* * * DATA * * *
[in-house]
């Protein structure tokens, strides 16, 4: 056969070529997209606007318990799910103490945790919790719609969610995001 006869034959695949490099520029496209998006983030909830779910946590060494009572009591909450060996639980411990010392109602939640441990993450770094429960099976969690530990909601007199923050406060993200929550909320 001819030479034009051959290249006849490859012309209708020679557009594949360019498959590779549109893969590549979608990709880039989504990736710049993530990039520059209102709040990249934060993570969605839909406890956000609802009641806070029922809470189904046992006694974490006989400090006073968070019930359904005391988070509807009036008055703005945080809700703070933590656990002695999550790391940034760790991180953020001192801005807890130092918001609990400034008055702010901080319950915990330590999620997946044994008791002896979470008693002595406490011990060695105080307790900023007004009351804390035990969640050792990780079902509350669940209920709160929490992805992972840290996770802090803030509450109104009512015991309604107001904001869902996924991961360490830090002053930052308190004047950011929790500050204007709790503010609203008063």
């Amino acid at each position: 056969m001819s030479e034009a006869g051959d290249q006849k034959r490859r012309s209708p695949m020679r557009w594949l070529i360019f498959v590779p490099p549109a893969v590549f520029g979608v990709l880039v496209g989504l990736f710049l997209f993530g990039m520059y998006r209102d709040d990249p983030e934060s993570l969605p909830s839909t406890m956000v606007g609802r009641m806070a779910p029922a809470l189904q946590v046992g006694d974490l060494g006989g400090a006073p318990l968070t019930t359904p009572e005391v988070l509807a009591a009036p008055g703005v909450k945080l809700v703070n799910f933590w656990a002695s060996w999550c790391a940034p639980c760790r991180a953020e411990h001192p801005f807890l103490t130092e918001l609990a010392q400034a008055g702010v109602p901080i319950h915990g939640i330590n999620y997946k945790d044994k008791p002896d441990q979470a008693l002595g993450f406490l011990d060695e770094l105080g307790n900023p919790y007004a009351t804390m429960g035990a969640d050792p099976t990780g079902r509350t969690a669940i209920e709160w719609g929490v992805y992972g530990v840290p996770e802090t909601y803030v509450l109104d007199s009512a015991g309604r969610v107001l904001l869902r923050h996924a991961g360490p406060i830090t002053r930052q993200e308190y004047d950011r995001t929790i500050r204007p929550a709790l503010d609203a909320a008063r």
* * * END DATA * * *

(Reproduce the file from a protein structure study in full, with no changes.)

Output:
[in-house]
């Protein structure tokens, strides 16, 4: 056969070529997209606007318990799910103490945790919790719609969610995001 006869034959695949490099520029496209998006983030909830779910946590060494009572009591909450060996639980411990010392109602939640441990993450770094429960099976969690530990909601007199923050406060993200929550909320 001819030479034009051959290249006849490859012309209708020679557009594949360019498959590779549109893969590549979608990709880039989504990736710049993530990039520059209102709040990249934060993570969605839909406890956000609802009641806070029922809470189904046992006694974490006989400090006073968070019930359904005391988070509807009036008055703005945080809700703070933590656990002695999550790391940034760790991180953020001192801005807890130092918001609990400034008055702010901080319950915990330590999620997946044994008791002896979470008693002595406490011990060695105080307790900023007004009351804390035990969640050792990780079902509350669940209920709160929490992805992972840290996770802090803030509450109104009512015991309604107001904001869902996924991961360490830090002053930052308190004047950011929790500050204007709790503010609203008063």
């Amino acid at each position: 056969m001819s030479e034009a006869g051959d290249q006849k034959r490859r012309s209708p695949m020679r557009w594949l070529i360019f498959v590779p490099p549109a893969v590549f520029g979608v990709l880039v496209g989504l990736f710049l997209f993530g990039m520059y998006r209102d709040d990249p983030e934060s993570l969605p909830s839909t406890m956000v606007g609802r009641m806070a779910p029922a809470l189904q946590v046992g006694d974490l060494g006989g400090a006073p318990l968070t019930t359904p009572e005391v988070l509807a009591a009036p008055g703005v909450k945080l809700v703070n799910f933590w656990a002695s060996w999550c790391a940034p639980c760790r991180a953020e411990h001192p801005f807890l103490t130092e918001l609990a010392q400034a008055g702010v109602p901080i319950h915990g939640i330590n999620y997946k945790d044994k008791p002896d441990q979470a008693l002595g993450f406490l011990d060695e770094l105080g307790n900023p919790y007004a009351t804390m429960g035990a969640d050792p099976t990780g079902r509350t969690a669940i209920e709160w719609g929490v992805y992972g530990v840290p996770e802090t909601y803030v509450l109104d007199s009512a015991g309604r969610v107001l904001l869902r923050h996924a991961g360490p406060i830090t002053r930052q993200e308190y004047d950011r995001t929790i500050r204007p929550a709790l503010d609203a909320a008063r």